• Weird History

Orphaned At 10, Caravaggio Became One of Italy's Most Famous Artists - But His Art Got Him Killed

You've seen Caravaggio's stunning paintings, but do you know the story behind the images? Caravaggio was a violent and tragic figure who likely died because of his commitment to his art. He became "the most famous painter in Rome" in 1600 and gave birth to the Baroque style and the technique of chiaroscuro, but when he wasn't painting, Caravaggio surrounded himself with thieves, prostitutes, and fights.

It doesn't take a degree in Renaissance art symbols and codes to notice the violence in Caravaggio paintings. Caravaggio may hold the Renaissance record for the most paintings of severed heads, and his religious paintings angered the Catholic Church because he used a prostitute as his model for the Virgin Mary. The life of Caravaggio was tragic – he was orphaned at only 10 after losing most of his family to the plague. And after witnessing the brutal execution of a young noblewoman in 1599, he started painting avenging women cutting off men's heads. 

Who was Caravaggio? We may never fully know the mystery behind the most stunning paintings of the Baroque period, but a look at Caravaggio's history reveals some of his secrets.

  • Photo: Caravaggio / Wikimedia Commons / Public domain

    Caravaggio Could Paint An Amazing Still-Life, But He Thought They Were Boring

    In 1592, the young Caravaggio finished his apprenticeship with Simone Peterzano in Milan and moved to Rome. Or, technically, he fled to Rome. He was involved in "certain quarrels" that resulted in a wounded police officer. The impoverished artist looked for work and found it in the workshop of Giuseppe Cesari. Cesari was Pope Clement VIII's favorite artist, but Caravaggio found the work stifling. He was stuck "painting flowers and fruit" (which were very good) in a factory-like workshop.

    Caravaggio got into a fight with Cesari and eventually struck off on his own to make a name for himself.

  • Photo: Caravaggio / Wikimedia Commons / Public domain

    Recognize That Beheaded Goliath? It's Caravaggio

    Caravaggio included himself in many of his paintings, but not always in the most flattering way. While other artists, like Botticelli, included self-portraits in their works that made them appear handsome and wise, Caravaggio's often had a dark element.

    One of his earliest works, Young Sick Bacchus, is thought to be a self-portrait made when the artist was ill (but who paints a self-portrait when they're sick?). Even more gruesome, Caravaggio put his own features on the severed head of Goliath in his painting of David holding Goliath's head.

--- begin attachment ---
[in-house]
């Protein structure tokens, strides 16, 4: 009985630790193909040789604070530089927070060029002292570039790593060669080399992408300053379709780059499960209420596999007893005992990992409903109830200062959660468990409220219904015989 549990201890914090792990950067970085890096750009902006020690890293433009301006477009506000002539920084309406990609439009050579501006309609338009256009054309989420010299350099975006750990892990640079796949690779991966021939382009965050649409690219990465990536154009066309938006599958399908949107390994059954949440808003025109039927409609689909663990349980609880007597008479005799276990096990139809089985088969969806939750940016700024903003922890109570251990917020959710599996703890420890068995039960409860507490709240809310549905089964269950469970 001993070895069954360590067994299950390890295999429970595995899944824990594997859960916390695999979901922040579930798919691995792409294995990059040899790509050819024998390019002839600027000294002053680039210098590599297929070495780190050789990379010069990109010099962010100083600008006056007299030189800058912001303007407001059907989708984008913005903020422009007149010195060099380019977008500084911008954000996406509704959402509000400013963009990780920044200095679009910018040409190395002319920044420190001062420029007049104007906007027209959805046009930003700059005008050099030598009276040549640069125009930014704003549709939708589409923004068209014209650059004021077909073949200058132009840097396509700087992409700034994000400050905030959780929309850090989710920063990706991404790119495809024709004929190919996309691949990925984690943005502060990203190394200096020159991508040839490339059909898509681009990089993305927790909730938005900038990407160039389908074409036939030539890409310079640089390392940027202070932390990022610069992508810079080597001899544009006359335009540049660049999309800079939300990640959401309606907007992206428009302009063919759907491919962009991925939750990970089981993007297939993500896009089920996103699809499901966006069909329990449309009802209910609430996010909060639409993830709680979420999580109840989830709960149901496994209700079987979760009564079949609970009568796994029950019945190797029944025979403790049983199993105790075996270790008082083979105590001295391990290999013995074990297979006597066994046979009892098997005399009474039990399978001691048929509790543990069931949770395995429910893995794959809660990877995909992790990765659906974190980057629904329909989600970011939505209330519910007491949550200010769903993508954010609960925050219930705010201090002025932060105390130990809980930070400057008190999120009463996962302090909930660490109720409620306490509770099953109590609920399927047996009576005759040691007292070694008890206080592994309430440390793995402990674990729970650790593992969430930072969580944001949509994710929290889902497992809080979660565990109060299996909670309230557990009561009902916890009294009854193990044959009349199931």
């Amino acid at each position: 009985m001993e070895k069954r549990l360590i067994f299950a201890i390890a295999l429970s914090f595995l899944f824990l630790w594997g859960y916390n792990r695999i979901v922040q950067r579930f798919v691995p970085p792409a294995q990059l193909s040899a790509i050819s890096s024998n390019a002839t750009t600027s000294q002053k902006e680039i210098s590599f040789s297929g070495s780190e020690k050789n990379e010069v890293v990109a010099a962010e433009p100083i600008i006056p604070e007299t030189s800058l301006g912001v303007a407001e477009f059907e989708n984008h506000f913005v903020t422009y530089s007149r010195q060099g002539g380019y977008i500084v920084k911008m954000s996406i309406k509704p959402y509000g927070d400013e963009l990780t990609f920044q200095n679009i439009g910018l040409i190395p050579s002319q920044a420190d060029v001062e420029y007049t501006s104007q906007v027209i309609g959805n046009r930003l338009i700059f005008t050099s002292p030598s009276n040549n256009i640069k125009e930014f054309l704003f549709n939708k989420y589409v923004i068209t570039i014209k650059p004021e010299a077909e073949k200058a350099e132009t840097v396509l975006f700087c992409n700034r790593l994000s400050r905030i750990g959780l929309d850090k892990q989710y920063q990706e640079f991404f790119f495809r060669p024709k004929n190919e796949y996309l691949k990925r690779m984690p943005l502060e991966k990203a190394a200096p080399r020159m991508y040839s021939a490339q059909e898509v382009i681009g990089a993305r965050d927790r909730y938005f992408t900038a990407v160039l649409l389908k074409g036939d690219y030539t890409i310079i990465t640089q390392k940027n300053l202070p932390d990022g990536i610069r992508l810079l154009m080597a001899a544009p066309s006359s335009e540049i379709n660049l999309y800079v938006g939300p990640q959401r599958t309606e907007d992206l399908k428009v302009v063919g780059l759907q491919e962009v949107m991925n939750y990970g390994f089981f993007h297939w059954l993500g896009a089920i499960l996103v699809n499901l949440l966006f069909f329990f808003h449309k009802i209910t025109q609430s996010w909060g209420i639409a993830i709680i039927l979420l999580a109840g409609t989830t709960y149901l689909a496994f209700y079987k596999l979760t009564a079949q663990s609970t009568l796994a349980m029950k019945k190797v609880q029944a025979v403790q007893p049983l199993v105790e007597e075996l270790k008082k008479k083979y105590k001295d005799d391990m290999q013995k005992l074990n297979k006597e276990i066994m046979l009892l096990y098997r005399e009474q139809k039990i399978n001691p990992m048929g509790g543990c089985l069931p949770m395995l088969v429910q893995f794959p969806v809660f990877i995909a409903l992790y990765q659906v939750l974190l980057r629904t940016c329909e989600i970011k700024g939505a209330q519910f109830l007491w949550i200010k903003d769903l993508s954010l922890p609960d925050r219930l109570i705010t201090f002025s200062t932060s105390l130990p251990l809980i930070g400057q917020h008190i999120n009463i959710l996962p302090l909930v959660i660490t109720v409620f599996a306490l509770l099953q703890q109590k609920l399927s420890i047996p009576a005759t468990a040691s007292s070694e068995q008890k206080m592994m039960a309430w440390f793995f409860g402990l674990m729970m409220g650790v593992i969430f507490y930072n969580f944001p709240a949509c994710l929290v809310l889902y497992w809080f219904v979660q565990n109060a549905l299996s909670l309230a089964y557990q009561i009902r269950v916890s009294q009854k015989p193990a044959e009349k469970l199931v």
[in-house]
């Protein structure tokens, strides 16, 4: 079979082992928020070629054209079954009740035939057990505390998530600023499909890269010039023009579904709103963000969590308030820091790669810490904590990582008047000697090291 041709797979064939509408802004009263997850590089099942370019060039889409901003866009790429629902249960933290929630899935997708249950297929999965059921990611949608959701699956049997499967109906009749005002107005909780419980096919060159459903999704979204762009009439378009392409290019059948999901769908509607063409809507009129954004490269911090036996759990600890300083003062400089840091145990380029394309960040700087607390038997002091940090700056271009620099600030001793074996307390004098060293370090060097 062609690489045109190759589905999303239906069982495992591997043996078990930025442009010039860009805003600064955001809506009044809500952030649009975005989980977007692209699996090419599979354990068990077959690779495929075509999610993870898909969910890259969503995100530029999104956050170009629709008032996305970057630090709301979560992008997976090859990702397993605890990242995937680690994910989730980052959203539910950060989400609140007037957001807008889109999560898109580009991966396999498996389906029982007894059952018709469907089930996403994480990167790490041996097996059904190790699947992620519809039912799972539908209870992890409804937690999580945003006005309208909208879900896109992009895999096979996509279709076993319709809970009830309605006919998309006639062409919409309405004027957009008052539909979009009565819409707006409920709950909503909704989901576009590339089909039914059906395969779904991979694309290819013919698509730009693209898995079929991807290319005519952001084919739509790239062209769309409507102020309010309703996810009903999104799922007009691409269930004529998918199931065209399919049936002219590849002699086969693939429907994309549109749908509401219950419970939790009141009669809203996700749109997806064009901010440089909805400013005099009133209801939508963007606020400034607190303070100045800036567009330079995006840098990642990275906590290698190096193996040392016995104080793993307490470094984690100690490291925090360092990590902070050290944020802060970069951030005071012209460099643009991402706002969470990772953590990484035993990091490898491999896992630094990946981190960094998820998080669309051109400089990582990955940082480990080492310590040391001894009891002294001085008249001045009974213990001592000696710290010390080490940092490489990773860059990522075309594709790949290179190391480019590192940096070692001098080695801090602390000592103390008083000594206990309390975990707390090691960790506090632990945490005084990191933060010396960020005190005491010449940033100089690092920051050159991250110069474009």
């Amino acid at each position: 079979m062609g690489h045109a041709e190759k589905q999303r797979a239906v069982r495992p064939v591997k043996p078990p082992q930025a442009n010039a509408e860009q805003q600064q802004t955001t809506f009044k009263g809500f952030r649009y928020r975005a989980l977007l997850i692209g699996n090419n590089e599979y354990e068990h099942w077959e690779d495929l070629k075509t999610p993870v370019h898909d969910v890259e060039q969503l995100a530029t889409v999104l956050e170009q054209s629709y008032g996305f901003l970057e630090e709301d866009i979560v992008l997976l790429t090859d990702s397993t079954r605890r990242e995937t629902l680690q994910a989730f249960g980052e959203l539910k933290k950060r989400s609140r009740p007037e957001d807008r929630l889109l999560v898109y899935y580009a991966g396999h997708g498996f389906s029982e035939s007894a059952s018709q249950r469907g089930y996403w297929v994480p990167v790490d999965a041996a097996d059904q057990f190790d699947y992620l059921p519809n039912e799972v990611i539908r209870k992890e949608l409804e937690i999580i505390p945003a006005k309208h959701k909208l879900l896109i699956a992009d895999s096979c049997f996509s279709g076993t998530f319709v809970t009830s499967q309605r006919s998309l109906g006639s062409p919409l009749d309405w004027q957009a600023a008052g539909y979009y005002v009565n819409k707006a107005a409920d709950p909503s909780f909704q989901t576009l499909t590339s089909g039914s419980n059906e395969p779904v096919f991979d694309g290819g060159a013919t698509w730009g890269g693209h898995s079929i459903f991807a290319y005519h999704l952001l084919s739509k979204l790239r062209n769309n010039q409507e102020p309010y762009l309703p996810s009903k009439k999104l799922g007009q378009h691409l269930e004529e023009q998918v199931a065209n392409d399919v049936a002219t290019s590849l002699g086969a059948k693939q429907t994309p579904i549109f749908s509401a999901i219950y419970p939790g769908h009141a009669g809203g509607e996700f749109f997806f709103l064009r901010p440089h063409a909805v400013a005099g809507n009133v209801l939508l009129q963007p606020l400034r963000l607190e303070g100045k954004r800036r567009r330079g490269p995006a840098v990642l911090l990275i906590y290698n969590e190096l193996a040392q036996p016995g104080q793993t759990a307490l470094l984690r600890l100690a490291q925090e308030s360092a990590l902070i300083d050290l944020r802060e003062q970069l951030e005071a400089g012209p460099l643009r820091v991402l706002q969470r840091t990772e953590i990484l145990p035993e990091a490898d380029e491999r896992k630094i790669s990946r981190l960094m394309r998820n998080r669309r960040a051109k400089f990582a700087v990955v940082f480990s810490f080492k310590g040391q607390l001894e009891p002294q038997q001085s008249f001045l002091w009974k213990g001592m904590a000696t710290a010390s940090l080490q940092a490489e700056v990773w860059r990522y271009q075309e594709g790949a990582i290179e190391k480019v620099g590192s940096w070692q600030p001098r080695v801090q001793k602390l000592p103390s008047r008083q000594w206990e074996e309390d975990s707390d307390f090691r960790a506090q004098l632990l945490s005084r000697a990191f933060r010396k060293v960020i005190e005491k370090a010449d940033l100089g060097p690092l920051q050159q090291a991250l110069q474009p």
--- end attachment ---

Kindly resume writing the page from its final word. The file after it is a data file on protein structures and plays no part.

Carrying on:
• Photo: Caravaggio / Wikimedia Commons / Public domain

    Caravaggio Used Prostitutes To Model Saints, And The Church Didn't Like It

    Around 1600 in Rome, the Catholic Church was the most important source of patronage for artists like Caravaggio. But he didn't hesitate to push artistic boundaries, even it if offended the Church's sensibilities. One of Caravaggio's most controversial moves was using models from Rome's poorest classes, including thieves, vagrants, and prostitutes. 

    In 1601, Caravaggio lost a commission to paint an image of the Virgin Mary for the church of Santa Maria della Scala in Rome because he used a well-known prostitute as his model for the Virgin Mother. But the painting that scandalized the Catholics in Rome found favor outside of Italy: it was later acquired by Charles I of England and then entered the French royal collection.

  • Photo: Caravaggio / Wikimedia Commons / Public domain

    Violence And A Short Temper Got Caravaggio Into Hot Water

    More than once, the course of Caravaggio's life was changed because of a fight. In 1592, he fled from Milan to Rome after wounding a police officer. In 1606, he was forced to flee Rome after murdering Ranuccio Tomassoni in a duel. Caravaggio refused to back down from a fight because of Italy's strict honor code. Caravaggio expert Andrew Graham-Dixon wrote, "When a Roman waiter questioned [his] taste, he responded by smashing a plate into the man’s mouth. When a young painter insulted him behind his back, Caravaggio stalked him by night and then attacked his rival from behind with a sword.”

    Even in the last year of his life, Caravaggio attacked a knight in Malta and was nearly killed. His face was permanently disfigured from the encounter.